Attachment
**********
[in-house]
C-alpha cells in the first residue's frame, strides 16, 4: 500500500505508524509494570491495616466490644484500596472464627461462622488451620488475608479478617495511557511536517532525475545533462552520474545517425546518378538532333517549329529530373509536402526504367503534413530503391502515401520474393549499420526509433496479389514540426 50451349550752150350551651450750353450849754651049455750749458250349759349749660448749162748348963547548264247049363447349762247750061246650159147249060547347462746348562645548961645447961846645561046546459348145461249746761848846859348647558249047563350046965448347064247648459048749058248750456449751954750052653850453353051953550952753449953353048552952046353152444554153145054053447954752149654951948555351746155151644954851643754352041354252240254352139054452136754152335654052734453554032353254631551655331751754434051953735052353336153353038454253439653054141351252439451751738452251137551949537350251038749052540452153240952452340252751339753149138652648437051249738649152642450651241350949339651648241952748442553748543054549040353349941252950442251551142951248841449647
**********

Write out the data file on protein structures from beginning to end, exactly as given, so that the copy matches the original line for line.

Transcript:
[in-house]
C-alpha cells in the first residue's frame, strides 16, 4: 500500500505508524509494570491495616466490644484500596472464627461462622488451620488475608479478617495511557511536517532525475545533462552520474545517425546518378538532333517549329529530373509536402526504367503534413530503391502515401520474393549499420526509433496479389514540426 50451349550752150350551651450750353450849754651049455750749458250349759349749660448749162748348963547548264247049363447349762247750061246650159147249060547347462746348562645548961645447961846645561046546459348145461249746761848846859348647558249047563350046965448347064247648459048749058248750456449751954750052653850453353051953550952753449953353048552952046353152444554153145054053447954752149654951948555351746155151644954851643754352041354252240254352139054452136754152335654052734453554032353254631551655331751754434051953735052353336153353038454253439653054141351252439451751738452251137551949537350251038749052540452153240952452340252751339753149138652648437051249738649152642450651241350949339651648241952748442553748543054549040353349941252950442251551142951248841449647